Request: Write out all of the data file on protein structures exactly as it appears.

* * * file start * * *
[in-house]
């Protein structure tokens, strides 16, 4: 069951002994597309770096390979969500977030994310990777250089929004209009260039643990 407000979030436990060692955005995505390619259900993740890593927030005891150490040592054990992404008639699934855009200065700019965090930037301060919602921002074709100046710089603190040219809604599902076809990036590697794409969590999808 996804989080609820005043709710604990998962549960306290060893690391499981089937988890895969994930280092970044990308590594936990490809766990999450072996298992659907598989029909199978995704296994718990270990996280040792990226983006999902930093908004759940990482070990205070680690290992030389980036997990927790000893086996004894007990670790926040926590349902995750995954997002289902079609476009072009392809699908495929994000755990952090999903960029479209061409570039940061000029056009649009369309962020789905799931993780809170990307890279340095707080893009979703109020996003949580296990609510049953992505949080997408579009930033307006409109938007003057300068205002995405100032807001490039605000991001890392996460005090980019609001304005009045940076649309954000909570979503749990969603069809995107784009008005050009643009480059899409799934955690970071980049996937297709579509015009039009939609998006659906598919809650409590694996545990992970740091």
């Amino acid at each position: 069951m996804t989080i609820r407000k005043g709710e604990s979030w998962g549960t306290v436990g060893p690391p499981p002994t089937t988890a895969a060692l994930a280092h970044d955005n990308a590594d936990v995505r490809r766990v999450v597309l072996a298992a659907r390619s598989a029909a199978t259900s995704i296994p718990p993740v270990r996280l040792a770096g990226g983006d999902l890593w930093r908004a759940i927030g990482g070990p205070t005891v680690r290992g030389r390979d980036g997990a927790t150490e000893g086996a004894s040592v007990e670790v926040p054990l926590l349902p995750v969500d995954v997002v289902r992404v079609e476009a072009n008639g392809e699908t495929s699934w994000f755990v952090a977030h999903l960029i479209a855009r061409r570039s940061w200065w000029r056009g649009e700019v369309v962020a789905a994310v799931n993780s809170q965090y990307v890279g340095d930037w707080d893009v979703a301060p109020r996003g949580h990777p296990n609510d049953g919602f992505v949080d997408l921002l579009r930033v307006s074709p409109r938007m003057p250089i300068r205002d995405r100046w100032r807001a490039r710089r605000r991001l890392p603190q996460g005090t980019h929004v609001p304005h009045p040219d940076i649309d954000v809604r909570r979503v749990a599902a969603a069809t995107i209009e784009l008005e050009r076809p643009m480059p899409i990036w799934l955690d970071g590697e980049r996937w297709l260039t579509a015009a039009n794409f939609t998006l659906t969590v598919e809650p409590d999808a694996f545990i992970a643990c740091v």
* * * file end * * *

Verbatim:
[in-house]
């Protein structure tokens, strides 16, 4: 069951002994597309770096390979969500977030994310990777250089929004209009260039643990 407000979030436990060692955005995505390619259900993740890593927030005891150490040592054990992404008639699934855009200065700019965090930037301060919602921002074709100046710089603190040219809604599902076809990036590697794409969590999808 996804989080609820005043709710604990998962549960306290060893690391499981089937988890895969994930280092970044990308590594936990490809766990999450072996298992659907598989029909199978995704296994718990270990996280040792990226983006999902930093908004759940990482070990205070680690290992030389980036997990927790000893086996004894007990670790926040926590349902995750995954997002289902079609476009072009392809699908495929994000755990952090999903960029479209061409570039940061000029056009649009369309962020789905799931993780809170990307890279340095707080893009979703109020996003949580296990609510049953992505949080997408579009930033307006409109938007003057300068205002995405100032807001490039605000991001890392996460005090980019609001304005009045940076649309954000909570979503749990969603069809995107784009008005050009643009480059899409799934955690970071980049996937297709579509015009039009939609998006659906598919809650409590694996545990992970740091």
């Amino acid at each position: 069951m996804t989080i609820r407000k005043g709710e604990s979030w998962g549960t306290v436990g060893p690391p499981p002994t089937t988890a895969a060692l994930a280092h970044d955005n990308a590594d936990v995505r490809r766990v999450v597309l072996a298992a659907r390619s598989a029909a199978t259900s995704i296994p718990p993740v270990r996280l040792a770096g990226g983006d999902l890593w930093r908004a759940i927030g990482g070990p205070t005891v680690r290992g030389r390979d980036g997990a927790t150490e000893g086996a004894s040592v007990e670790v926040p054990l926590l349902p995750v969500d995954v997002v289902r992404v079609e476009a072009n008639g392809e699908t495929s699934w994000f755990v952090a977030h999903l960029i479209a855009r061409r570039s940061w200065w000029r056009g649009e700019v369309v962020a789905a994310v799931n993780s809170q965090y990307v890279g340095d930037w707080d893009v979703a301060p109020r996003g949580h990777p296990n609510d049953g919602f992505v949080d997408l921002l579009r930033v307006s074709p409109r938007m003057p250089i300068r205002d995405r100046w100032r807001a490039r710089r605000r991001l890392p603190q996460g005090t980019h929004v609001p304005h009045p040219d940076i649309d954000v809604r909570r979503v749990a599902a969603a069809t995107i209009e784009l008005e050009r076809p643009m480059p899409i990036w799934l955690d970071g590697e980049r996937w297709l260039t579509a015009a039009n794409f939609t998006l659906t969590v598919e809650p409590d999808a694996f545990i992970a643990c740091v």